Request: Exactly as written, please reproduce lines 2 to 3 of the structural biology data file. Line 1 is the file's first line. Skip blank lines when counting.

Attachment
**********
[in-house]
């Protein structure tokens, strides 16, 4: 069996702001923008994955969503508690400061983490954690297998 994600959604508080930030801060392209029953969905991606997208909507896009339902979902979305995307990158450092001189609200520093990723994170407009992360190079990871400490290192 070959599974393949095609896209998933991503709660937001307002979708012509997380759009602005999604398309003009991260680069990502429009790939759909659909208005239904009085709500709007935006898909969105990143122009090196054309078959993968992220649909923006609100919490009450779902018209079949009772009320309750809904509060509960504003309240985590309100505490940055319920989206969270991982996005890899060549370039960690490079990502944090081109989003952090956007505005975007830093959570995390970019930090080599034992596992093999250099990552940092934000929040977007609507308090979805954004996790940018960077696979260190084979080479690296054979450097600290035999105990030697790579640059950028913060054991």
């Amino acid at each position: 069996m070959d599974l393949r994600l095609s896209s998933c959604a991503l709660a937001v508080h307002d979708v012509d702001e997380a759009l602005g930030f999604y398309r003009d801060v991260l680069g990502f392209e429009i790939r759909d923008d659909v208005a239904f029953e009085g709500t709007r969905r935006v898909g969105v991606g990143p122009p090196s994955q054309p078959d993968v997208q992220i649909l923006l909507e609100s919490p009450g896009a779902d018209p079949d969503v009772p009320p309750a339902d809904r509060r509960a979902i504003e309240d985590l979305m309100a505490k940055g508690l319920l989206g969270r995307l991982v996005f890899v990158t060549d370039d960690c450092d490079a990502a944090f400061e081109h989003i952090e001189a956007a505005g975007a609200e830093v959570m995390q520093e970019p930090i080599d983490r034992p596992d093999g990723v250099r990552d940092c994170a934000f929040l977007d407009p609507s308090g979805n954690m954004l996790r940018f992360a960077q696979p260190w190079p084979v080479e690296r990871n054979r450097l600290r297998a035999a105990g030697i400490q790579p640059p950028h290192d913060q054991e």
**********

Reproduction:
């Protein structure tokens, strides 16, 4: 069996702001923008994955969503508690400061983490954690297998 994600959604508080930030801060392209029953969905991606997208909507896009339902979902979305995307990158450092001189609200520093990723994170407009992360190079990871400490290192 070959599974393949095609896209998933991503709660937001307002979708012509997380759009602005999604398309003009991260680069990502429009790939759909659909208005239904009085709500709007935006898909969105990143122009090196054309078959993968992220649909923006609100919490009450779902018209079949009772009320309750809904509060509960504003309240985590309100505490940055319920989206969270991982996005890899060549370039960690490079990502944090081109989003952090956007505005975007830093959570995390970019930090080599034992596992093999250099990552940092934000929040977007609507308090979805954004996790940018960077696979260190084979080479690296054979450097600290035999105990030697790579640059950028913060054991």
């Amino acid at each position: 069996m070959d599974l393949r994600l095609s896209s998933c959604a991503l709660a937001v508080h307002d979708v012509d702001e997380a759009l602005g930030f999604y398309r003009d801060v991260l680069g990502f392209e429009i790939r759909d923008d659909v208005a239904f029953e009085g709500t709007r969905r935006v898909g969105v991606g990143p122009p090196s994955q054309p078959d993968v997208q992220i649909l923006l909507e609100s919490p009450g896009a779902d018209p079949d969503v009772p009320p309750a339902d809904r509060r509960a979902i504003e309240d985590l979305m309100a505490k940055g508690l319920l989206g969270r995307l991982v996005f890899v990158t060549d370039d960690c450092d490079a990502a944090f400061e081109h989003i952090e001189a956007a505005g975007a609200e830093v959570m995390q520093e970019p930090i080599d983490r034992p596992d093999g990723v250099r990552d940092c994170a934000f929040l977007d407009p609507s308090g979805n954690m954004l996790r940018f992360a960077q696979p260190w190079p084979v080479e690296r990871n054979r450097l600290r297998a035999a105990g030697i400490q790579p640059p950028h290192d913060q054991e």